Penn’s newest Senior Wharton Fellow is coming to Penn straight from the White House.
Special Assistant to the President and White House Director of the Office of Social Innovation and Civic Participation Jonathan Greenblatt can now add Senior Wharton Fellow to his repertoire.
Greenblatt will come to campus a few times a month for the remainder of the academic year to lecture as part of the Wharton Social Impact Initiative.
He spent the last twenty years starting and scaling companies, working in public services and developing non-profits. Greenblatt co-founded Ethos Brands — which launched Ethos Water, a product now owned and sold by Starbucks — and founded All for Good, an online platform that aggregates volunteer opportunities to increase the number of Americans participating in community service.
Vice Dean of the Wharton Social Impact Initiative and Wharton management professor Katherine Klein knows Greenblatt both personally and professionally and asked him to come to Wharton when she found out he would be leaving the White House to lead the Anti-Defamation League.
“Jonathan has had an extraordinary social impact career,” Klein said. “He was an early-stage entrepreneur using the for-profit business strategies to spin off huge contributions to children around the world. He is someone who can speak to all kinds of different [social impact] strategies and is in a terrific position to comment on social impact trends, opportunities and best practices.”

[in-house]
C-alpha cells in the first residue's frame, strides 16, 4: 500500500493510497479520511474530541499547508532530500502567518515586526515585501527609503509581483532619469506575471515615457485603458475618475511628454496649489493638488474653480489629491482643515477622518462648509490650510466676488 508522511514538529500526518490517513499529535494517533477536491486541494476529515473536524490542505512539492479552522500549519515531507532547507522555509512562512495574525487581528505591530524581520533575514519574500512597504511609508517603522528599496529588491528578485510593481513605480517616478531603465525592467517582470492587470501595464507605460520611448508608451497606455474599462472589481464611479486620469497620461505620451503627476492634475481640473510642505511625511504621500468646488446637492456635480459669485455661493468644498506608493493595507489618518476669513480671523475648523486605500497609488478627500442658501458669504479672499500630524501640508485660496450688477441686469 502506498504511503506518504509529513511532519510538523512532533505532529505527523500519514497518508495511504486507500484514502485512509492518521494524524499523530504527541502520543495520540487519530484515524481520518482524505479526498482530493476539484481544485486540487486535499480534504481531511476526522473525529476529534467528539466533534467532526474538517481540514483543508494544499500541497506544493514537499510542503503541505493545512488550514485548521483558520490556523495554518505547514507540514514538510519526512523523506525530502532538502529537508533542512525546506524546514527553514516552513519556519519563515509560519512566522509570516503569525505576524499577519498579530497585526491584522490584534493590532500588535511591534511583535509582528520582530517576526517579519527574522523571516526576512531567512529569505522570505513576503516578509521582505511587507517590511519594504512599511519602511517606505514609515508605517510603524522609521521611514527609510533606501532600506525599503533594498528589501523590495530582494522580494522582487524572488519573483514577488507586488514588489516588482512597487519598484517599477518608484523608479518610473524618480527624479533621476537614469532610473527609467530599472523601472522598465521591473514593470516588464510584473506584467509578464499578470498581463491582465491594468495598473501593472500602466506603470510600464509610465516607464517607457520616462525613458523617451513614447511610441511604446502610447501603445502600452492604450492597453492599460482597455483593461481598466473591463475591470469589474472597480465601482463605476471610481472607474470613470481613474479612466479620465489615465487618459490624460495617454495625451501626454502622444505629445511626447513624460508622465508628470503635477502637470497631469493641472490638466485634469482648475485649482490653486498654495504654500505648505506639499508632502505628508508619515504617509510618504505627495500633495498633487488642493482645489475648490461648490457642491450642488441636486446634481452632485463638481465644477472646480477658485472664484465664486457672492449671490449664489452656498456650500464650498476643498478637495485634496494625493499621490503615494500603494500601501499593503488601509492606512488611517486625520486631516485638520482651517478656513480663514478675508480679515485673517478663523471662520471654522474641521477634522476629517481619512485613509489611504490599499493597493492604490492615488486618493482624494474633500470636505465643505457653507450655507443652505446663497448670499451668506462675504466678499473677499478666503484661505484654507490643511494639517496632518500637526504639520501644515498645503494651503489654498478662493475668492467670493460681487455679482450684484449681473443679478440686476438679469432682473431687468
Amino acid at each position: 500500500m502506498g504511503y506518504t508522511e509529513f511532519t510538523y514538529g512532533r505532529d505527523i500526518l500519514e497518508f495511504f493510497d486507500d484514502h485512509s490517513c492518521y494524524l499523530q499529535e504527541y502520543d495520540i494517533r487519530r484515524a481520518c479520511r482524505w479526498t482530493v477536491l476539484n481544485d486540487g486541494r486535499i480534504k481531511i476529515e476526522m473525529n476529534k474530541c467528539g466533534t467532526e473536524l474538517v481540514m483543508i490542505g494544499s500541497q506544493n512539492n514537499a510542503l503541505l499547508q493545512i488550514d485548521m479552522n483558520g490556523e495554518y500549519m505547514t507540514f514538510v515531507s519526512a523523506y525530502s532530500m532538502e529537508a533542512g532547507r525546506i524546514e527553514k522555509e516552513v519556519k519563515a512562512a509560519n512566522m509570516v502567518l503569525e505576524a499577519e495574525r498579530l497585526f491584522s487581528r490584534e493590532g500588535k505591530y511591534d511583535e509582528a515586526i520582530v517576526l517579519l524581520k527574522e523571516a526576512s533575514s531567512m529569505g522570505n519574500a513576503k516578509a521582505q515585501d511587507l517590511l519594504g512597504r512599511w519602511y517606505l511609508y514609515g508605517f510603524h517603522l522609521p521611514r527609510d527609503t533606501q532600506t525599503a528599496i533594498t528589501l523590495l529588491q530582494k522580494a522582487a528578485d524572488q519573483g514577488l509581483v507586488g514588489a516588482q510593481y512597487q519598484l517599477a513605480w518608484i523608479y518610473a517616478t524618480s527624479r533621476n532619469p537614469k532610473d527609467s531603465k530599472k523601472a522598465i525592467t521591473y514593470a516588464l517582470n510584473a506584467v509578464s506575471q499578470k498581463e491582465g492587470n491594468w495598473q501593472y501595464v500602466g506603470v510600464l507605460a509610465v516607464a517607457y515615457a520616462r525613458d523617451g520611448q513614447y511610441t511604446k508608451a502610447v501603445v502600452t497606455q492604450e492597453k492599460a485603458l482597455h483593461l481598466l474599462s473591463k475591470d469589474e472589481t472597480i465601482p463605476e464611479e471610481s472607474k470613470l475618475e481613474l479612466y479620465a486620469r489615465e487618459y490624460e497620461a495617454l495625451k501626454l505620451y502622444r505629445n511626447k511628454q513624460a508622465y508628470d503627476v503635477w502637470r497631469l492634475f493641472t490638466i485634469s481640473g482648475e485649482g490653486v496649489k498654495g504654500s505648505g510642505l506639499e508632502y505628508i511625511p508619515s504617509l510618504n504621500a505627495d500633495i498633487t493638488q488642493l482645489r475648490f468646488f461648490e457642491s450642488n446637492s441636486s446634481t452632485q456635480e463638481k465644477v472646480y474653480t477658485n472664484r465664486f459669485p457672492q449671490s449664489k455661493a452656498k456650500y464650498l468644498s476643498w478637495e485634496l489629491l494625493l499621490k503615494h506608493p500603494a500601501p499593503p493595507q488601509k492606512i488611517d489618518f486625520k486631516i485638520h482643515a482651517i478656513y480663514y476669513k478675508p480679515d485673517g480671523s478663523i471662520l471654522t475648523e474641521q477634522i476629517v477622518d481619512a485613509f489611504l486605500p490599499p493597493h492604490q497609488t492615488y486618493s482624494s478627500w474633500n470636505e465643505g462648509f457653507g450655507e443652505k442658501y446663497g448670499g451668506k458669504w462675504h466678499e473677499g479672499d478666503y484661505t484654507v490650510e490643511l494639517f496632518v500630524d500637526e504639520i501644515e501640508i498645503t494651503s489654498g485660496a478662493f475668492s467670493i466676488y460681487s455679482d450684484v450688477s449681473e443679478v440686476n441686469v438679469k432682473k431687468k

Greenblatt said he is excited to explore the opportunities of social impact in an academic setting.
“Wharton has been doing important work in social impact in the past few years,” he said. “When Katherine proposed [coming to Wharton], it was an exciting idea for me, coming out of the White House.”
Greenblatt will speak to students about a number of topics under the umbrella of social innovation, including impact investing, social entrepreneurship and financial innovation.
On Jan. 14, Greenblatt lectured in Klein’s undergraduate-level “Knowledge for Social Impact” class, offering a taste of his future presentations. He not only spoke to the students about his interest in social impact and his contributions to the field, but also discussed intertwining both policy and business in creative ways to make the greatest impact.
Wharton and College junior Sarah Baldinger, who is studying business economics and public policy and political science, has done a lot of policy research at Penn. “I found it very interesting to see how he has interacted with the public, private and non-profit sectors and to see how many ways someone can make a difference,” Baldinger said.
College and Wharton senior Morgan Motzel has an extensive background in social impact and plans to enter the field after graduation. Motzel was impressed by Greenblatt’s speaking style and how he interacted with the students.
“He wanted to know every student in the class and why we were interested in social impact,” Motzel said. “He really tailored what he spoke about to what we were interested in and wove in answers to our questions throughout his talk.”
“The discussion was very inclusive,” Motzel added. “I felt like he really respected our opinions. He felt like a very, very experienced peer.”
When asked about Greenblatt’s lectures later in the semester, both Baldinger and Motzel said they would love to hear more of his message.
As for Greenblatt, he was highly impressed by the students. “You have a very engaged, very intelligent and well-prepared body of students who have a sense of their place in the world,” he said. “It’s exciting to see what I can teach them and what I can gain from them.”Comments powered by Disqus
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